Although the bond prices do not drive the price of gold, the spreads between prices of bonds or yields - the different sides of one coin - with different risk level may be an important factor for the gold market. Why? Credit spread is a spread between two securities that are almost identical, except for quality rating. Because Treasuries are considered practically risk-free, they constitute a benchmark to which other bonds are compared. Thus, credit spread usually shows a spread between Treasury securities and identical (except rating) non-Treasuries. In other words, credit spread indicates the risk premium for investing in one (risky) security over another (considered to have almost no risk). For example, private companies can default, so they must offer a higher return on their bonds, because their credit rating is worse than the U.S. government's, who, allegedly, cannot go bankrupt. What is important is that when the market uncertainty rises, investors tend to flee from the risky assets and park their money in relatively safe securities, like the U.S. treasuries, so credit spread widens. Conversely, in quiet times investors are less risk-averse and more eagerly invest in more risky securities, compressing the credit spreads.
Now, the connection between credit spreads and the price of gold should be obvious. When investors become more risk-averse, they not only tend to buy more Treasuries at the expense of other bonds, but they also increase their demand for gold, the ultimate safe-haven. Let's analyze this relationship in detail. The chart below shows the price of gold and credit spread between bonds that are below investment grade (those rated BB or below) and Treasuries.
Chart 1: The BofA Merrill Lynch US High Yield Master II Option-Adjusted Spread (green line, left scale, in percent) and the price of gold (yellow line, right scale, P.M. London Fixing)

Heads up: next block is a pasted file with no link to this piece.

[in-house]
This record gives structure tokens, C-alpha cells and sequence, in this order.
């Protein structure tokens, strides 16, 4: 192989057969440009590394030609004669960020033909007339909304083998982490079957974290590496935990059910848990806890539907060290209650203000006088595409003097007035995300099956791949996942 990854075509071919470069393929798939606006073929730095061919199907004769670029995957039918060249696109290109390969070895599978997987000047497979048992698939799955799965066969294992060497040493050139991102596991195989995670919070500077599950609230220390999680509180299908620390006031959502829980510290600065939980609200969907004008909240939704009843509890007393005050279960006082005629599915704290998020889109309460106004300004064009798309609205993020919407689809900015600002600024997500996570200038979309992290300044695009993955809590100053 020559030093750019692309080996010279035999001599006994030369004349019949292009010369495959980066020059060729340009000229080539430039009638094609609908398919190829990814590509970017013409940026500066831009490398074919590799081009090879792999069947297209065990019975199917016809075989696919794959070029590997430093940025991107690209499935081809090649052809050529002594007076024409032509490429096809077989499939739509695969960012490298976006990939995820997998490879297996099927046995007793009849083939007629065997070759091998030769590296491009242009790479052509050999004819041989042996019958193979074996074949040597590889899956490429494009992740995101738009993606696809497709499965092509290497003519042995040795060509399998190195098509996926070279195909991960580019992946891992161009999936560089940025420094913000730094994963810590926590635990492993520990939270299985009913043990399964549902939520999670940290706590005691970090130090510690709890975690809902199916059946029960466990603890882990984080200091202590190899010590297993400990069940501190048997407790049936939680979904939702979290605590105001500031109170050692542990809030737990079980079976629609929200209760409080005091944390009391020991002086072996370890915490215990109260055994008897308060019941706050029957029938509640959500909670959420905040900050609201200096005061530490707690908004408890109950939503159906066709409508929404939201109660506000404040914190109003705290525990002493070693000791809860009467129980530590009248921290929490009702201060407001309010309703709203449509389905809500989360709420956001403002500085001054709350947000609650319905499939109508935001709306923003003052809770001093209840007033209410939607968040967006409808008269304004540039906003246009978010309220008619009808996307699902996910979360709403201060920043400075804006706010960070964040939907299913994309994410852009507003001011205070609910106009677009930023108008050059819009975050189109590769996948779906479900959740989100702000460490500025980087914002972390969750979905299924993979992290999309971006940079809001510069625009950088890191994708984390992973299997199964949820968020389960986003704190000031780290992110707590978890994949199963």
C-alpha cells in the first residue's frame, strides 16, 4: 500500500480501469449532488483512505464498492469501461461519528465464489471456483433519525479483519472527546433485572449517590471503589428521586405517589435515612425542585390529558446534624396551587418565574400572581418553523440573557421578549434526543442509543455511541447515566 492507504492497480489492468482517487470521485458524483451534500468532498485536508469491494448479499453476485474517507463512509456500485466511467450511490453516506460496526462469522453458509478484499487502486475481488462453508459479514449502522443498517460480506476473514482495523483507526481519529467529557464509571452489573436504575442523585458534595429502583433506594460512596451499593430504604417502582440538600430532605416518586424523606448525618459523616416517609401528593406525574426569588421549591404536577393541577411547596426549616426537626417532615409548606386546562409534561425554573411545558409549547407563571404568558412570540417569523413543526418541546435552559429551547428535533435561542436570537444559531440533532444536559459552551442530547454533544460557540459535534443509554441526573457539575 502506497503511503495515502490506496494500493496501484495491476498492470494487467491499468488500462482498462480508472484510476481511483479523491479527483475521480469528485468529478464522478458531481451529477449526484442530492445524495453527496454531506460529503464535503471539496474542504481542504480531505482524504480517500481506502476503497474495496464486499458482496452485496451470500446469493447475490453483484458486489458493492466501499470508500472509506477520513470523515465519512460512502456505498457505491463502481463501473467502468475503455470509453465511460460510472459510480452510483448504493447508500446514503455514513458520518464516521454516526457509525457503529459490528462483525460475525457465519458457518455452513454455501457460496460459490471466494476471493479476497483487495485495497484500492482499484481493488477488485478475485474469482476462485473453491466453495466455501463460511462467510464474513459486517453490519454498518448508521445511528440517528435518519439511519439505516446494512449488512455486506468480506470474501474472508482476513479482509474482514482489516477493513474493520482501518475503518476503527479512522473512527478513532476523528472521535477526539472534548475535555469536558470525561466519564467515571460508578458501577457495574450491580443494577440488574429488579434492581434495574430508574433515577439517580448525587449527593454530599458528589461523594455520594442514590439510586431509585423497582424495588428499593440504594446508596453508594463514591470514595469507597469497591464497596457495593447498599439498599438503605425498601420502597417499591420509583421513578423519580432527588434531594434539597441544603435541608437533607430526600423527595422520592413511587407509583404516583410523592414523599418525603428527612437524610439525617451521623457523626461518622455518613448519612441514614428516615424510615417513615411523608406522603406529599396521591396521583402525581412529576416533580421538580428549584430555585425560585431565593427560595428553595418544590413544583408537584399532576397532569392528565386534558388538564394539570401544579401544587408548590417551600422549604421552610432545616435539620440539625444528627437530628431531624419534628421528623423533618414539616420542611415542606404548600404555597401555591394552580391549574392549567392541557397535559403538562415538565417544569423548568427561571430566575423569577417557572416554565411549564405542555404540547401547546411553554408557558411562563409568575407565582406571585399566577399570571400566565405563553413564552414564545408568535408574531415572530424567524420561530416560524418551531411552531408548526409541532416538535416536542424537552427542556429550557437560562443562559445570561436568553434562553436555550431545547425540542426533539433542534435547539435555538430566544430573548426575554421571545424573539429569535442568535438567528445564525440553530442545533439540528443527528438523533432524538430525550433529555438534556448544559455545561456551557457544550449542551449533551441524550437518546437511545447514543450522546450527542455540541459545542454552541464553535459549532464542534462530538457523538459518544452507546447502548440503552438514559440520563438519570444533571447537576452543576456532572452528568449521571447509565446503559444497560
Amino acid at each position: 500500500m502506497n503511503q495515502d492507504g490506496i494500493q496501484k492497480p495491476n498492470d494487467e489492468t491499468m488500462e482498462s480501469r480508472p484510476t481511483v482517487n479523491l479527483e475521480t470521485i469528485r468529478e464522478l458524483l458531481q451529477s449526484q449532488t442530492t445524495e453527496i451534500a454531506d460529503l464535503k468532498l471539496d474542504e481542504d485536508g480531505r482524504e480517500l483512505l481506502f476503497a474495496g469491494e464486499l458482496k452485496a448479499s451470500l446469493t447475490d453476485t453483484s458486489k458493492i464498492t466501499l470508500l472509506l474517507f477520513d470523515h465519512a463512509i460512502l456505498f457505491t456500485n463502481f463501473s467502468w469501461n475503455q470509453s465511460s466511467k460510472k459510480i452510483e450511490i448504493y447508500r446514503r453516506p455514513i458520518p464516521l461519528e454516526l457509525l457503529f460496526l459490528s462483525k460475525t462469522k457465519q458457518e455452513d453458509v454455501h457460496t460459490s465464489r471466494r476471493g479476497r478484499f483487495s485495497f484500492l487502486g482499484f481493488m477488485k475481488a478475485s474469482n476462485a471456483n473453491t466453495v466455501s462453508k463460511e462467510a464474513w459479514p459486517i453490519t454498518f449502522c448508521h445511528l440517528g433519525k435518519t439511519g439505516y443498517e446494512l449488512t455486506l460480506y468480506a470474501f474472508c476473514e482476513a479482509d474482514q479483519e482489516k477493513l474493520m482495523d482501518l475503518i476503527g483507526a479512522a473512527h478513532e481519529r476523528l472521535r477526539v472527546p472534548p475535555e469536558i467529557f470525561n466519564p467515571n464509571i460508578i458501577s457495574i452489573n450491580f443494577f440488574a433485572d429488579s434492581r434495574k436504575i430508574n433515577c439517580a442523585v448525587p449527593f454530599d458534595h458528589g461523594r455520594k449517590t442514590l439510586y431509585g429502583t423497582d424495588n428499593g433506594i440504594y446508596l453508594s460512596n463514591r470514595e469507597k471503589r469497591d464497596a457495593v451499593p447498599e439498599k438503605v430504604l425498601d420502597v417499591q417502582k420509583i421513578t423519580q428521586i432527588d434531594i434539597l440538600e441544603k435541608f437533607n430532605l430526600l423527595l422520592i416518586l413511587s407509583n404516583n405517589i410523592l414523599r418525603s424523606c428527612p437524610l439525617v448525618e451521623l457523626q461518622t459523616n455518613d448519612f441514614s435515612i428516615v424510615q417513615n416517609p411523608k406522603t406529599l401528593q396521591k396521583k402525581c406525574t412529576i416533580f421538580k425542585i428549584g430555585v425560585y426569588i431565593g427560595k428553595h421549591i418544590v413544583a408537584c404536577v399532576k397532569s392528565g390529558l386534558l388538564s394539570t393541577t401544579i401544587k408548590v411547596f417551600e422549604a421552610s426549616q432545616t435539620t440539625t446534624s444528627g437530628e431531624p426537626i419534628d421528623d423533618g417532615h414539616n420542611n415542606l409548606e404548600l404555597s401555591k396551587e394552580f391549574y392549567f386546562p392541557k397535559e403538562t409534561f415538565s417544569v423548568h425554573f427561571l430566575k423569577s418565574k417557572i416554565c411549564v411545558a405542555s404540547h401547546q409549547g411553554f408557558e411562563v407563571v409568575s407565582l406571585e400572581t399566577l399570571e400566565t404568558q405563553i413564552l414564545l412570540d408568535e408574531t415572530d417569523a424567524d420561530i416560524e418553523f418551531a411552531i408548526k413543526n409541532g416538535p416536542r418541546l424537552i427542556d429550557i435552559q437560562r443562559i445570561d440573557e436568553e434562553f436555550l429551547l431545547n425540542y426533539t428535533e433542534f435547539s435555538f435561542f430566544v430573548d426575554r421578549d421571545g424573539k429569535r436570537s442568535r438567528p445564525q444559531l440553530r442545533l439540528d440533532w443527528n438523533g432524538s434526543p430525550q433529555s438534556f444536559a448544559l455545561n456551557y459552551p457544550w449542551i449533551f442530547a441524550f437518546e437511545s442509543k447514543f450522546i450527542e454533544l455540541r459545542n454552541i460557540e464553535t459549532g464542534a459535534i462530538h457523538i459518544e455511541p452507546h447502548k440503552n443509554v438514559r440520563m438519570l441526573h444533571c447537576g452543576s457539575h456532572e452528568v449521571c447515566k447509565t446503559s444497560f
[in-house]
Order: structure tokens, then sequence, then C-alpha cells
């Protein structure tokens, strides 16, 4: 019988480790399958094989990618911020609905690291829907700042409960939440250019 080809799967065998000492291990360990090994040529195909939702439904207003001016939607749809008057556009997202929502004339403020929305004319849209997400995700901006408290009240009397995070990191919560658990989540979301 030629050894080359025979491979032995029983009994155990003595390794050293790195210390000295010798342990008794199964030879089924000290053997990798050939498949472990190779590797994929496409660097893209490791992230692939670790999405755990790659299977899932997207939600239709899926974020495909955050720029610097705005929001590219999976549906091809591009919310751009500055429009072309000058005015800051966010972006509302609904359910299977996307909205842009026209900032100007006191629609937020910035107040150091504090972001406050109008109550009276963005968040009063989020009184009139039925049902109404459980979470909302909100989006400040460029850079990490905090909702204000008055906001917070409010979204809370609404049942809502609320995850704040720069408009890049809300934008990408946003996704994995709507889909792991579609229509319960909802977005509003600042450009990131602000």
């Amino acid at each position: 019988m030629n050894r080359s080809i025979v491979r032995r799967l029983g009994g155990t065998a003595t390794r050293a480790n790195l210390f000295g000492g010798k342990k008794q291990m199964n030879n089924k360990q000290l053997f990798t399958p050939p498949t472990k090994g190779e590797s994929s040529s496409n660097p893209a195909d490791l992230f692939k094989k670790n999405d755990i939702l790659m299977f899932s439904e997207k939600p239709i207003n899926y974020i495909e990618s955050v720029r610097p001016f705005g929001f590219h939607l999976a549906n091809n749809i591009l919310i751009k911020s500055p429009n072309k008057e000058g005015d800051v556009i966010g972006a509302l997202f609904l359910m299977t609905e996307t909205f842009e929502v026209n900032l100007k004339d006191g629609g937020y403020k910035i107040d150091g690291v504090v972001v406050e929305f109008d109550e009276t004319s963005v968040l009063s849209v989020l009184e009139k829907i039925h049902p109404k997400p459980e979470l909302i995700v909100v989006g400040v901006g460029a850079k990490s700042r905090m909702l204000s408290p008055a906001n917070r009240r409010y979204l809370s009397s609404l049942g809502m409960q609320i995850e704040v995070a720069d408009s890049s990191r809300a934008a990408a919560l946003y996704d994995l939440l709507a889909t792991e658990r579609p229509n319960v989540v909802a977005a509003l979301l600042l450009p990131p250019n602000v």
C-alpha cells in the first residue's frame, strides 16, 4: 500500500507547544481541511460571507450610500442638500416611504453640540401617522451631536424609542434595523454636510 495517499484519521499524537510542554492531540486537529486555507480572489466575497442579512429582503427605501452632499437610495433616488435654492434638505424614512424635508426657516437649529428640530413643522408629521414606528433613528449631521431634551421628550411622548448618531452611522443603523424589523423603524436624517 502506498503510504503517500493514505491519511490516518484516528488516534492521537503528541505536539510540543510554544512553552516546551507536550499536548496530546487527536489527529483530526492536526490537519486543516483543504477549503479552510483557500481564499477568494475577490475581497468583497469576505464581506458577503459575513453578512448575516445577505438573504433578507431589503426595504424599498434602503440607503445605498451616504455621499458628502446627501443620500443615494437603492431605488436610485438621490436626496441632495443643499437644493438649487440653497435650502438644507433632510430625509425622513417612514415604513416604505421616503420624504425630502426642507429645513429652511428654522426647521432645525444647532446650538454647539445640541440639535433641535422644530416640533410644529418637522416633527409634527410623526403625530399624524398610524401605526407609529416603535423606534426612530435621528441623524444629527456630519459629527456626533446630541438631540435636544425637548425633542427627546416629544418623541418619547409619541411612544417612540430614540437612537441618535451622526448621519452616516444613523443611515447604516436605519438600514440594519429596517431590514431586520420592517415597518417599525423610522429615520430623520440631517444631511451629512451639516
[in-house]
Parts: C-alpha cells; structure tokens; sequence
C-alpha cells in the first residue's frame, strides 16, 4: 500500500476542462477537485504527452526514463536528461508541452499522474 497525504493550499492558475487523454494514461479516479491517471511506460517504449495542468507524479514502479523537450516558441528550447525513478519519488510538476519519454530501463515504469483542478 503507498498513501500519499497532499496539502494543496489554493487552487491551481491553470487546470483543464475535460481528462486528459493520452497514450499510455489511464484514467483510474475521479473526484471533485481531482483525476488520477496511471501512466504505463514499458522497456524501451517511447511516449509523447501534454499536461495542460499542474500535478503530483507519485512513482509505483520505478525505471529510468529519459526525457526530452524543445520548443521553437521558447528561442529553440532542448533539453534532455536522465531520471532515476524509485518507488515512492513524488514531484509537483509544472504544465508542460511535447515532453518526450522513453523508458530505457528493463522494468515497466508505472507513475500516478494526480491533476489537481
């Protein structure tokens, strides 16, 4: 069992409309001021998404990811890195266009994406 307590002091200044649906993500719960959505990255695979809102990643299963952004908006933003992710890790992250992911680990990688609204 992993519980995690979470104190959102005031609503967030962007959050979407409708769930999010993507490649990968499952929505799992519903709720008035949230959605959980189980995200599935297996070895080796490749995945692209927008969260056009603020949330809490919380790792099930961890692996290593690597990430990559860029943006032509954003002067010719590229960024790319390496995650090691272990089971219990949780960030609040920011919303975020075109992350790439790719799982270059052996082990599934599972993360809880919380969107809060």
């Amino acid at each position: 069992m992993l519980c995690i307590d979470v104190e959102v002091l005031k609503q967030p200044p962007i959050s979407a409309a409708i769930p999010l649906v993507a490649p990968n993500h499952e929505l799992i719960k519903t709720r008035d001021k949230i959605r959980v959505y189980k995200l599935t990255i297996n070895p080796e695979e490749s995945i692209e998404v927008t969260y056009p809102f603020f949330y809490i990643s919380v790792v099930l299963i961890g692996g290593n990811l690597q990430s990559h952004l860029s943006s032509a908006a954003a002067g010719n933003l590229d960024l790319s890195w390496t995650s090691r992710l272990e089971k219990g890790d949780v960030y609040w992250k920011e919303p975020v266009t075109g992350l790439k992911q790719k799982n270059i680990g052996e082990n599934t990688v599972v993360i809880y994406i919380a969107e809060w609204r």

As one can see, a rise in credit spreads between 2007 and 2009 proved to be bullish for gold, while narrowing of credit spreads between 2011 and 2014 was accompanied by decline in the price of gold. However, contrary to expectations, credit spreads were tightened between 2003 and 2007, while the shiny metal enjoyed a bull market. That decline in credit spread was probably counteracted by opposite movements of other fundamental factors, such as the U.S. dollar exchange rate and real interest rates.
The next chart tells a similar story. Instead of the BofA Merrill Lynch US High Yield Master II Option-Adjusted Spread, we put the TED spread, which is the difference between three-month LIBOR (a benchmark rate that some of the world's leading banks charge each other for short-term loans) and three-month Treasury bills. The TED spread is an indicator of perceived credit risk in the economy, since T-bills are considered risk-free, while LIBOR reflects the credit risk of lending to commercial banks. When the TED spread increases, default risk is considered to rise (and vice versa), so investors shift more capital into safe investment, like precious metals.
Chart 2: TED Spread (green line, left scale, in percent) and the price of gold (yellow line, right scale, London P.M. Gold Fixing)
The TED spread has been rising since 2004 to 2008 (when it spiked), along with the yellow metal. Similarly to the bond spread described earlier, the TED spread was declining between bearish for gold 2012 and 2014. However, there were also periods when the positive relationship between the TED spread and the price of gold did not hold. This is why it is so important to analyze the broader economic situation and several fundamental factors. Please notice that both Merrill Lynch and the TED spread have been rising since the second half of 2014, signaling rising uncertainty in the market, which could be bullish for the gold market, if other fundamental factors would like to cooperate.
Summing up, credit spreads are indicators of economic confidence. When they widen, the situation is bullish for gold, since there is more perceived risk in the economy. Conversely, when credit spreads tighten, investors are less afraid, consequently reducing their demand for safe-havens (such as gold). The yellow metal is not driven by inflation, but by the fear of financial collapse. However, credit spreads alone, though a theoretically important factor in the gold market, cannot fully explain the dynamics of the price of gold. Investors should also pay attention to other factors, such as real interest rates and the U.S. dollar exchange rate.
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